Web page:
Merián Soto sees popular dance and music forms as time machines, taking us on journeys backward and forward, often—with her company’s modern dance and vernacular shape-shifters—at once. In her three-part La Máquina del Tiempo, arriving next week at DTW, pianist Elio Villafranca begins a delicious danzón in “The Art of Improvisation” as Pablo Amores partners Marion Ramírez and Noemí Segarra (separately and together); the inventively mutating Amores adds solo bits of soft-shoe or swivel-footed, Latin-flavored hip-hop. The supple and resourceful Villafranca moves from mambo to timba to a touch of Thelonious Monk.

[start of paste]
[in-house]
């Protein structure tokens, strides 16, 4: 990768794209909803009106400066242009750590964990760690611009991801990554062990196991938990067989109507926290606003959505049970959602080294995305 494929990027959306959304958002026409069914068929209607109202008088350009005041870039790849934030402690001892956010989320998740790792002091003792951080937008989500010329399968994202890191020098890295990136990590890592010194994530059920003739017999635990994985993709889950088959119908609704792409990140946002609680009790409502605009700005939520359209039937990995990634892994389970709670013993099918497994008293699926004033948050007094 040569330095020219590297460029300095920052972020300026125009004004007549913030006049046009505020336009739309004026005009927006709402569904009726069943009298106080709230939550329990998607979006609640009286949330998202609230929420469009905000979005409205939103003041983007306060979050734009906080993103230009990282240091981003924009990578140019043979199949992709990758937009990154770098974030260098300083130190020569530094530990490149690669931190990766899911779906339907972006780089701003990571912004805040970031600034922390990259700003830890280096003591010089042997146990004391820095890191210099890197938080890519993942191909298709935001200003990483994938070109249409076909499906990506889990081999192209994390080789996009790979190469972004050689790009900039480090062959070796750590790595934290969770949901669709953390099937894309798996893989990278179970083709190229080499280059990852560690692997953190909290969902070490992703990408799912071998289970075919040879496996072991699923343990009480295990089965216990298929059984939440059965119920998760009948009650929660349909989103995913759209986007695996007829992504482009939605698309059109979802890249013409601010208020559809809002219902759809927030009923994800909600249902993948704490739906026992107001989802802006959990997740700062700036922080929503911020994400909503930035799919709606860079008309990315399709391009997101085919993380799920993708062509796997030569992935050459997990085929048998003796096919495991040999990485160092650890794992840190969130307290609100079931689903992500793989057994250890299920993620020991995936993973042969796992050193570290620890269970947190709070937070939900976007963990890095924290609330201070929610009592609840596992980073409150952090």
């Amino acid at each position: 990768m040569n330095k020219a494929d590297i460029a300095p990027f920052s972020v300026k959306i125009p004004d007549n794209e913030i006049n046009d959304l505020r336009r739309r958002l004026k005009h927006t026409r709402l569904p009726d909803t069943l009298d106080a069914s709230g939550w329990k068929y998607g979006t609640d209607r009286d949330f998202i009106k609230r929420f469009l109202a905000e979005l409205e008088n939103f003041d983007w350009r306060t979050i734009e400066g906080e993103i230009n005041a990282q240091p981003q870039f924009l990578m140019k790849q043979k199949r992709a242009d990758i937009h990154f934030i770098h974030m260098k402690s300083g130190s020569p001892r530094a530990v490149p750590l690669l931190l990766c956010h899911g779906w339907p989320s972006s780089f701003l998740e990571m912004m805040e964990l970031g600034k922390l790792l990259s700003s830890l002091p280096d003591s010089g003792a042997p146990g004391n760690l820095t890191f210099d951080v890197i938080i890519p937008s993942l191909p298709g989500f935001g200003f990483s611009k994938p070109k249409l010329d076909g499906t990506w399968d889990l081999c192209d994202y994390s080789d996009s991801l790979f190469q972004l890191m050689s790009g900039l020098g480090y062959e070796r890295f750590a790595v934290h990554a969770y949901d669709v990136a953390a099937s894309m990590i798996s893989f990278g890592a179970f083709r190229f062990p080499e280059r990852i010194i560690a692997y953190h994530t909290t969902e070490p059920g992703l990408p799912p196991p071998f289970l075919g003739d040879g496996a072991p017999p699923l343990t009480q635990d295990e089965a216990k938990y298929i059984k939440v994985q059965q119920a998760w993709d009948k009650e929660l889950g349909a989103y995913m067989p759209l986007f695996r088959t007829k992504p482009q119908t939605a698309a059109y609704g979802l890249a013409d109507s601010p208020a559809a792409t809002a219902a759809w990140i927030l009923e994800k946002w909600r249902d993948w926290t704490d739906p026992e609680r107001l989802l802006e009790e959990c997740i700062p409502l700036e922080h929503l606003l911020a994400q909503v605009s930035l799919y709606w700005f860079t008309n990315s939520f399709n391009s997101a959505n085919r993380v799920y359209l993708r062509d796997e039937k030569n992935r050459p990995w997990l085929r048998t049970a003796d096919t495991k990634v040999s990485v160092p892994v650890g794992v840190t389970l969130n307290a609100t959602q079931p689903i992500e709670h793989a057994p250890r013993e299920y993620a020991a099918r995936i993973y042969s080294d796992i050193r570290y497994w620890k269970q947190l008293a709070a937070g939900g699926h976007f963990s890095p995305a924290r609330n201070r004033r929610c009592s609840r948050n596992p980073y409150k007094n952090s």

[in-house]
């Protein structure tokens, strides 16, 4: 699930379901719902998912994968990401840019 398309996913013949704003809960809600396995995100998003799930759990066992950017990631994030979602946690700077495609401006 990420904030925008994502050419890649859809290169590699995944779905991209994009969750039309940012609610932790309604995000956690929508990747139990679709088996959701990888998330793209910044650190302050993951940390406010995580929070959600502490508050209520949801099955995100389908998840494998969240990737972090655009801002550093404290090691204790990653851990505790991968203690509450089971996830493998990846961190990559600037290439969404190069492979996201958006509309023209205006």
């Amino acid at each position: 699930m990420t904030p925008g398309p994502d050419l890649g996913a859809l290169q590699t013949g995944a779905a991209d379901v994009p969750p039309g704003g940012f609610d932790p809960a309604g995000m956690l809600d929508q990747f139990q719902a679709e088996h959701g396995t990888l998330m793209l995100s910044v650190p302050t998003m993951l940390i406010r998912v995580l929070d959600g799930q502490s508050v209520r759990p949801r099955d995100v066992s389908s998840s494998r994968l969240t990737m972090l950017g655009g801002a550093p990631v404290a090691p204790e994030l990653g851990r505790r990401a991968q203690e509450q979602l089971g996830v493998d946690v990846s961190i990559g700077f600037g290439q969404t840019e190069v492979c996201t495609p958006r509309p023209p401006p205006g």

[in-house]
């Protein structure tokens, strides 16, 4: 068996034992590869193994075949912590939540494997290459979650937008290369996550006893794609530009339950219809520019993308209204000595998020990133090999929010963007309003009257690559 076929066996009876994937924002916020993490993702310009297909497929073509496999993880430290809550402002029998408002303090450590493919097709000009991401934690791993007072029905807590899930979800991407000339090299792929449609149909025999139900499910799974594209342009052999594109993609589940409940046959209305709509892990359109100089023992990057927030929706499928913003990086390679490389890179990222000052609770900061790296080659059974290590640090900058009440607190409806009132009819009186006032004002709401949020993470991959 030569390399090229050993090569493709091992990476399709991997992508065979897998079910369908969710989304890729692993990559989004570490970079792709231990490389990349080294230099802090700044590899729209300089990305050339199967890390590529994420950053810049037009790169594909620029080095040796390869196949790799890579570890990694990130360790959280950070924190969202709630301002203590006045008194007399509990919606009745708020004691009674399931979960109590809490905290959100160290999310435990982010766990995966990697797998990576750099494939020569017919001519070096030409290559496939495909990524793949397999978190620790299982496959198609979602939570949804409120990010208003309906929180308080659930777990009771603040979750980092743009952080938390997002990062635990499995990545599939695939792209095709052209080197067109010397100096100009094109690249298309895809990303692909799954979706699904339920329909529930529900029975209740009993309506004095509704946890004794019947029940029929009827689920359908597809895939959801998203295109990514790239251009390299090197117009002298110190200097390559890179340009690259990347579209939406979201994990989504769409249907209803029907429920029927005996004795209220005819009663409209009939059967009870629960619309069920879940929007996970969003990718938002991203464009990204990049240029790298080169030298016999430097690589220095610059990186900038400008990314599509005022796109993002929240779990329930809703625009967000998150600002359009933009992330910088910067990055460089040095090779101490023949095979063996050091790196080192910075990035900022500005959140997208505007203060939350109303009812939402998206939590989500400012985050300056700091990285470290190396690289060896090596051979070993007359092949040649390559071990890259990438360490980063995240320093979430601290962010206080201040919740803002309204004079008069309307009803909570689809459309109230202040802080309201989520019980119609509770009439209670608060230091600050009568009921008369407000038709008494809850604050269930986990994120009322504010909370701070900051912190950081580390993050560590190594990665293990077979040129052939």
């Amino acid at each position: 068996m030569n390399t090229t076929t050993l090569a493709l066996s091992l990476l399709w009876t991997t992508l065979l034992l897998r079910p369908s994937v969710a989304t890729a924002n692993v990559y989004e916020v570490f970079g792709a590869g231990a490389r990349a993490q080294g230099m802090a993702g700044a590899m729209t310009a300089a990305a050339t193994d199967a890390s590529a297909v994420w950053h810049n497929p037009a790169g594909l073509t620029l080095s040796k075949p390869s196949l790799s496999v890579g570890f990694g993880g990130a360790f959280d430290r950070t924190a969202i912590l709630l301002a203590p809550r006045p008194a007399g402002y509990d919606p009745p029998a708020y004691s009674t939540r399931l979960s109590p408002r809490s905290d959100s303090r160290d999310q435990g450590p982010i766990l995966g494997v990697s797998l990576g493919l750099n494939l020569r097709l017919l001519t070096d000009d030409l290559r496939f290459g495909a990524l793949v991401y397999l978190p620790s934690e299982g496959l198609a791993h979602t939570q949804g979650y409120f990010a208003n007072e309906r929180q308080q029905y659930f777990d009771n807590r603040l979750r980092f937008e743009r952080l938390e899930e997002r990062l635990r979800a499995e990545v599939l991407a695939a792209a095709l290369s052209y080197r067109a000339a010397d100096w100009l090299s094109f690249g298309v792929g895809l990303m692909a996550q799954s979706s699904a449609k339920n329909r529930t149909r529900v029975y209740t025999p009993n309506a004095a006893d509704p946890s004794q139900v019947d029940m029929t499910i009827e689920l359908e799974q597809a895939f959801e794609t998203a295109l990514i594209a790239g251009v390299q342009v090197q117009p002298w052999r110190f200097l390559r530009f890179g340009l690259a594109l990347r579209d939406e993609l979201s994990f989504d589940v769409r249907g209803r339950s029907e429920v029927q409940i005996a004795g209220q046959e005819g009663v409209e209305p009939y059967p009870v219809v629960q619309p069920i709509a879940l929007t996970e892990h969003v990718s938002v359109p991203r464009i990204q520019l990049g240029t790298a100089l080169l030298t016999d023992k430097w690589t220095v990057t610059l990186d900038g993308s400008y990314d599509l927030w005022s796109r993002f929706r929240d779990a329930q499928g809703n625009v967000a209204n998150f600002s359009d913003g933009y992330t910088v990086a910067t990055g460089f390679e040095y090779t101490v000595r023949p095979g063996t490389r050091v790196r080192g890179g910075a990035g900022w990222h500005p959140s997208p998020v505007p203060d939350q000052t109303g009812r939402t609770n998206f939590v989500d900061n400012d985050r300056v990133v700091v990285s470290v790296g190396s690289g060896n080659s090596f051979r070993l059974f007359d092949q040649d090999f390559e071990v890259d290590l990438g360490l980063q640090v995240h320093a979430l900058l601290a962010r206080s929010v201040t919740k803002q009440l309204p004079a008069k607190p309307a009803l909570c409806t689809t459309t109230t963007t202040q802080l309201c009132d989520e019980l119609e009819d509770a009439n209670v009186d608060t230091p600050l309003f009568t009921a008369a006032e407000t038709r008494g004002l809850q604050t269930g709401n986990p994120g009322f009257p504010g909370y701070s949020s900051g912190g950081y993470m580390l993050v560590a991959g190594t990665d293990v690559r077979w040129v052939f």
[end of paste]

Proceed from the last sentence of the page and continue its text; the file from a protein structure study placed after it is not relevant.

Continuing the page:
Glowing palm trees, old resort photos and dance scenes from Mexican and Hollywood Latin movies in Irene Sosa’s video, and over-the-top costumes poke fun at stereotypes while allowing us to enjoy them nostalgically in “Paradise Review,” in which improv gives way to set pieces like Amores’s shadow dance à la Astaire. Soto’s framework, with a slightly forced verbal informality, is always contemporary; her engaging piece salutes older styles through performances by artists who can bring improvisation to a climax.